Asian workers keep mum about salaries

PUBLISHED : Saturday, 15 July, 2006, 12:00am
UPDATED : Saturday, 15 July, 2006, 12:00am

SALARY IS NOT a popular conversation topic among work colleagues in the Asia-Pacific region.

This was one of the conclusions recruitment firm Talent2 made after conducting an online survey in May. Of the 741 respondents, 79 per cent said they did not talk about their earnings.

The survey suggested that bosses were the least likely to talk about how much they earned; 90 per cent of senior managers and 89 per cent of chief executives and managing directors said they did not talk about their wages. The main reason for this was to avoid embarrassment because of the size of their monthly earnings compared with what their employees made.

In contrast, generation Y workers (those born in the 1980s and 1990s) were proud to sport their salaries like a badge, with 32 per cent discussing salary with colleagues, compared with just 10 per cent for people aged over 45.

Talent2 Hong Kong chief executive Lachlan Sloan said most of those who did discuss their salaries were truthful about how much they earned.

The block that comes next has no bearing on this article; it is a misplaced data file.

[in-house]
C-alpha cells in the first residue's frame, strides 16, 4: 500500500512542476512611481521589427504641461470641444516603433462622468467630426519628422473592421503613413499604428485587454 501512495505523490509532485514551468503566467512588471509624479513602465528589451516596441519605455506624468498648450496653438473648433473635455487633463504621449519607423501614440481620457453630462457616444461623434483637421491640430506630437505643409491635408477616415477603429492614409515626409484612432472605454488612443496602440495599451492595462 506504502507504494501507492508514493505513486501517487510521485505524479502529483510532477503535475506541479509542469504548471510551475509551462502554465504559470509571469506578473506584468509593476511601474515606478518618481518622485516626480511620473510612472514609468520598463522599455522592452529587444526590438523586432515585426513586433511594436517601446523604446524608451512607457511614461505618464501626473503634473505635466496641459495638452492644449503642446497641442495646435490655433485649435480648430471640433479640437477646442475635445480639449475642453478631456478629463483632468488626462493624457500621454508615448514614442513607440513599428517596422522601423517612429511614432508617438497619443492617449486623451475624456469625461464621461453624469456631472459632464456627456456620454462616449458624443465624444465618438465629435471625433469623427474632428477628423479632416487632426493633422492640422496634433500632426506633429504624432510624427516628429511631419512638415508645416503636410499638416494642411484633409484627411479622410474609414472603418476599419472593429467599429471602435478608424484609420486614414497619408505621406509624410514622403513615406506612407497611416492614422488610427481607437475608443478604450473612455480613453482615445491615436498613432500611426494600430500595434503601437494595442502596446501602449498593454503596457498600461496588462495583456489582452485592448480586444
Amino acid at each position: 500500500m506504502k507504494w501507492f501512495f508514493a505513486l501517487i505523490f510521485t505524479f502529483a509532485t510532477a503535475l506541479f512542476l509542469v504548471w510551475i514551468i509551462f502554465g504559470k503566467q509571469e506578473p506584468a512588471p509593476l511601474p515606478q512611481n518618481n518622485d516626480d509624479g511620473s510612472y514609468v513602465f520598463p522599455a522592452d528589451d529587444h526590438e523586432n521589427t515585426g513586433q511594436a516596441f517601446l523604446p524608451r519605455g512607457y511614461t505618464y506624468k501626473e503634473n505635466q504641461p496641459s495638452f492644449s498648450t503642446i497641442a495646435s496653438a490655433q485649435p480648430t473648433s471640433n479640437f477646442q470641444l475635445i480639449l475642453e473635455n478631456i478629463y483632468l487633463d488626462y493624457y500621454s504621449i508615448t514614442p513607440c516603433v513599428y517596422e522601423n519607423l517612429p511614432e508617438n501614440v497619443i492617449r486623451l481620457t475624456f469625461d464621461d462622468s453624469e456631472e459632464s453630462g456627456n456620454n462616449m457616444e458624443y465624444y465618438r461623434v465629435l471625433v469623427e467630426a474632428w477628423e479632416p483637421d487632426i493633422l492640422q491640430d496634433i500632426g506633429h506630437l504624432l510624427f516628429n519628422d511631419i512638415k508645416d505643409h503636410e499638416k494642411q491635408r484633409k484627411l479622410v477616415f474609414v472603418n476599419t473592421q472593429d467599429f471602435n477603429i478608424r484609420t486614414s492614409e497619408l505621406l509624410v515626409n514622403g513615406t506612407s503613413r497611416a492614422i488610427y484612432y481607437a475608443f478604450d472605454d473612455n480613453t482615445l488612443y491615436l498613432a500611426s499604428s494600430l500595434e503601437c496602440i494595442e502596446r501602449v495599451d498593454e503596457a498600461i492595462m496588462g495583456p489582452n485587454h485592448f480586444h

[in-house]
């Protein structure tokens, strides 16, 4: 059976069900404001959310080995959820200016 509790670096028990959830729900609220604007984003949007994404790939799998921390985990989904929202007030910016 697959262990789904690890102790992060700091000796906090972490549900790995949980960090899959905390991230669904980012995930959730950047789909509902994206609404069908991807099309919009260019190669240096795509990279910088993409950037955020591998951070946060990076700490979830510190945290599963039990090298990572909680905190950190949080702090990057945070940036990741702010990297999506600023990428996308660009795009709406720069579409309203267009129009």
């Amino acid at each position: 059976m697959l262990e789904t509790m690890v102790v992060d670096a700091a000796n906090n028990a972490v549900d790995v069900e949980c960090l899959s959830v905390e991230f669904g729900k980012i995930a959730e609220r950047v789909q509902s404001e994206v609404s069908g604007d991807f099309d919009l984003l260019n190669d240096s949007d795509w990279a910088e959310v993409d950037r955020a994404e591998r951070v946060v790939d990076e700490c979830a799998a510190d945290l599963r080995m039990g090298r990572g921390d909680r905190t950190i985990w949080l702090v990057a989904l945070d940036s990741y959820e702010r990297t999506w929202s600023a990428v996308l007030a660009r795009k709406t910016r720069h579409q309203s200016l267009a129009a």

It was also noted that men were more likely than women to embellish the size of their pay packets. More than 28 per cent of respondents believed their colleagues lied to them about how much they earned.

'Some 49 per cent of companies have a salary confidentiality policy, but this can sometimes be at the expense of the employee, particularly when applying for a new role or negotiating a promotion,' Mr Sloan said.

'There needs to be some benchmark to equip employees with the tools and confidence to discuss their current and future earning potential. While benchmarks would provide a basis for discussions, negotiations should be based on competence in the role and experience.

'There is definitely a generational difference when it comes to talking about money. For baby boomers, money is rarely discussed and displays of wealth are frowned upon. For those in generation X and Y, however, the more designer labels you can show off, the more successful you are.'

The Talent2 survey also suggested that, apart from discussing their salaries and showing off their wealth, generation Y employees had a poor work ethic. Only 2 per cent of the respondents believed generation Y had the strongest work ethic, and about 35 per cent believed baby boomers (those born between 1946 and 1964) had the strongest work ethic, followed by generation X (1965 to 1980) with 16 per cent of the vote.

Generation X and Y respondents did not believe baby boomers had a superior work ethic to their own, with half saying the work ethic was unrelated to the generation one belonged to.

Mr Sloan said generation X and Y workers were perceived as being lazy and spoilt, but in reality they simply had a different set off priorities to baby boomers.